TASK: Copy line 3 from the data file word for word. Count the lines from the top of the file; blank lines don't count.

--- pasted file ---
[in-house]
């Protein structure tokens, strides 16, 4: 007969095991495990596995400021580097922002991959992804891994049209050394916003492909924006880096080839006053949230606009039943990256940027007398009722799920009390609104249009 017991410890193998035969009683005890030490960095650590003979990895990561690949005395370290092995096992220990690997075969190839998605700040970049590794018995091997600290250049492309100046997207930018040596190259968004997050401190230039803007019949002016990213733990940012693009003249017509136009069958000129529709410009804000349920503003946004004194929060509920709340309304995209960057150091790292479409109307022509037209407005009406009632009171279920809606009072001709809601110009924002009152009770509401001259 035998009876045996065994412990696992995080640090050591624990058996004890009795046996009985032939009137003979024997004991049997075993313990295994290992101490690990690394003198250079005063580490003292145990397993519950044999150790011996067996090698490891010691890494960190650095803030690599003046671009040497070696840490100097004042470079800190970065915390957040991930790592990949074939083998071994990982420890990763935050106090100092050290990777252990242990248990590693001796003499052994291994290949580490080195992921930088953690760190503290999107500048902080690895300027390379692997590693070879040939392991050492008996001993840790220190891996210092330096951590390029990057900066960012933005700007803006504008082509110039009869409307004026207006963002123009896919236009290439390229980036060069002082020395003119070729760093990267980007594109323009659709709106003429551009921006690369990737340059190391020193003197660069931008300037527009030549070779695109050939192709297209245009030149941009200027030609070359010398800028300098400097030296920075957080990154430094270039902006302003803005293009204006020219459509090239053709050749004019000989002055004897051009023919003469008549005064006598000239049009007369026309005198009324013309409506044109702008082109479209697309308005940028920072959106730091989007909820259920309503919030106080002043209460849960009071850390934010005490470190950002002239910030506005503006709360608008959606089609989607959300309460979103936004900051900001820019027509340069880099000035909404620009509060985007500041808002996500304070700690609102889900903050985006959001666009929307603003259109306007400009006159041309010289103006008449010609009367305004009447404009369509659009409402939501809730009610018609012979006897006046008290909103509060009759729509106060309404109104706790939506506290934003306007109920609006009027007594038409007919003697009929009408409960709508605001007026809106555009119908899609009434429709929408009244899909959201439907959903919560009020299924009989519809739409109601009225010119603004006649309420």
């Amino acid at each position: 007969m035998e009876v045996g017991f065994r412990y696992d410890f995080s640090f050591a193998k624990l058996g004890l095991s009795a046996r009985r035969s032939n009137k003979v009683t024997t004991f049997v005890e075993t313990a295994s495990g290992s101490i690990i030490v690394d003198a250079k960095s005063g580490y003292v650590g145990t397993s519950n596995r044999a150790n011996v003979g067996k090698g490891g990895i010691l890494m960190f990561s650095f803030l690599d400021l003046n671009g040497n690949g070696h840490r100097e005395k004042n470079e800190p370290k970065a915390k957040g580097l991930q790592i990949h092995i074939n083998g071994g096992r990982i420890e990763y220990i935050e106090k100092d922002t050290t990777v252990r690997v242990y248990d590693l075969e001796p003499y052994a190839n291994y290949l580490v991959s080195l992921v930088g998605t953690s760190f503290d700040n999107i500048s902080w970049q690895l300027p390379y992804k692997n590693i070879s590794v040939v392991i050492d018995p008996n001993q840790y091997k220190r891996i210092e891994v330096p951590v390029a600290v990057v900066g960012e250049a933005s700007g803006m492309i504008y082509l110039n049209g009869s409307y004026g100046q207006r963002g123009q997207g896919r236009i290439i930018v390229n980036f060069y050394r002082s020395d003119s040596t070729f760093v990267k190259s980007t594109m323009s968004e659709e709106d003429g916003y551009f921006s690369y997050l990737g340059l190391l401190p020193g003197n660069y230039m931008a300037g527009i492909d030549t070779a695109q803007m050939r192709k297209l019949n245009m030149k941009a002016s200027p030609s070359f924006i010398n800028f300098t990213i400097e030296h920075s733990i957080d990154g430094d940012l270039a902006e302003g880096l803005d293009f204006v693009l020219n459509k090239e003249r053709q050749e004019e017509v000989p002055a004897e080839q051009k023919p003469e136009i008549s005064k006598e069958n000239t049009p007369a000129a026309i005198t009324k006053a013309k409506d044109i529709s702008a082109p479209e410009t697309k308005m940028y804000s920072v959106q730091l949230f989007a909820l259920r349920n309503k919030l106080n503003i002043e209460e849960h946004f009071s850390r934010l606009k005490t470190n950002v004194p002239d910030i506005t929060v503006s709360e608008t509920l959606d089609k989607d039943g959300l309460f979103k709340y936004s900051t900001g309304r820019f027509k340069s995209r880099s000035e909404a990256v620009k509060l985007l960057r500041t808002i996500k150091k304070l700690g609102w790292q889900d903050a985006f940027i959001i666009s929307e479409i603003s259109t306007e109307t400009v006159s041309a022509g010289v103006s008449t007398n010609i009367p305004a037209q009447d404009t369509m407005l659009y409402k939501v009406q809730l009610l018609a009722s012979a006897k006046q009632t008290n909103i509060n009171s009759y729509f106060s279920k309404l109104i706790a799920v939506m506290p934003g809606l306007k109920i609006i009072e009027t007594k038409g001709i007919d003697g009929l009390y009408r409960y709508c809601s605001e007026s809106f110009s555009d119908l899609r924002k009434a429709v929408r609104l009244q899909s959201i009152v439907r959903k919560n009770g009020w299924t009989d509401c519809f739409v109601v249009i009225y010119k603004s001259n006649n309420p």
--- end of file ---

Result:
């Amino acid at each position: 007969m035998e009876v045996g017991f065994r412990y696992d410890f995080s640090f050591a193998k624990l058996g004890l095991s009795a046996r009985r035969s032939n009137k003979v009683t024997t004991f049997v005890e075993t313990a295994s495990g290992s101490i690990i030490v690394d003198a250079k960095s005063g580490y003292v650590g145990t397993s519950n596995r044999a150790n011996v003979g067996k090698g490891g990895i010691l890494m960190f990561s650095f803030l690599d400021l003046n671009g040497n690949g070696h840490r100097e005395k004042n470079e800190p370290k970065a915390k957040g580097l991930q790592i990949h092995i074939n083998g071994g096992r990982i420890e990763y220990i935050e106090k100092d922002t050290t990777v252990r690997v242990y248990d590693l075969e001796p003499y052994a190839n291994y290949l580490v991959s080195l992921v930088g998605t953690s760190f503290d700040n999107i500048s902080w970049q690895l300027p390379y992804k692997n590693i070879s590794v040939v392991i050492d018995p008996n001993q840790y091997k220190r891996i210092e891994v330096p951590v390029a600290v990057v900066g960012e250049a933005s700007g803006m492309i504008y082509l110039n049209g009869s409307y004026g100046q207006r963002g123009q997207g896919r236009i290439i930018v390229n980036f060069y050394r002082s020395d003119s040596t070729f760093v990267k190259s980007t594109m323009s968004e659709e709106d003429g916003y551009f921006s690369y997050l990737g340059l190391l401190p020193g003197n660069y230039m931008a300037g527009i492909d030549t070779a695109q803007m050939r192709k297209l019949n245009m030149k941009a002016s200027p030609s070359f924006i010398n800028f300098t990213i400097e030296h920075s733990i957080d990154g430094d940012l270039a902006e302003g880096l803005d293009f204006v693009l020219n459509k090239e003249r053709q050749e004019e017509v000989p002055a004897e080839q051009k023919p003469e136009i008549s005064k006598e069958n000239t049009p007369a000129a026309i005198t009324k006053a013309k409506d044109i529709s702008a082109p479209e410009t697309k308005m940028y804000s920072v959106q730091l949230f989007a909820l259920r349920n309503k919030l106080n503003i002043e209460e849960h946004f009071s850390r934010l606009k005490t470190n950002v004194p002239d910030i506005t929060v503006s709360e608008t509920l959606d089609k989607d039943g959300l309460f979103k709340y936004s900051t900001g309304r820019f027509k340069s995209r880099s000035e909404a990256v620009k509060l985007l960057r500041t808002i996500k150091k304070l700690g609102w790292q889900d903050a985006f940027i959001i666009s929307e479409i603003s259109t306007e109307t400009v006159s041309a022509g010289v103006s008449t007398n010609i009367p305004a037209q009447d404009t369509m407005l659009y409402k939501v009406q809730l009610l018609a009722s012979a006897k006046q009632t008290n909103i509060n009171s009759y729509f106060s279920k309404l109104i706790a799920v939506m506290p934003g809606l306007k109920i609006i009072e009027t007594k038409g001709i007919d003697g009929l009390y009408r409960y709508c809601s605001e007026s809106f110009s555009d119908l899609r924002k009434a429709v929408r609104l009244q899909s959201i009152v439907r959903k919560n009770g009020w299924t009989d509401c519809f739409v109601v249009i009225y010119k603004s001259n006649n309420p």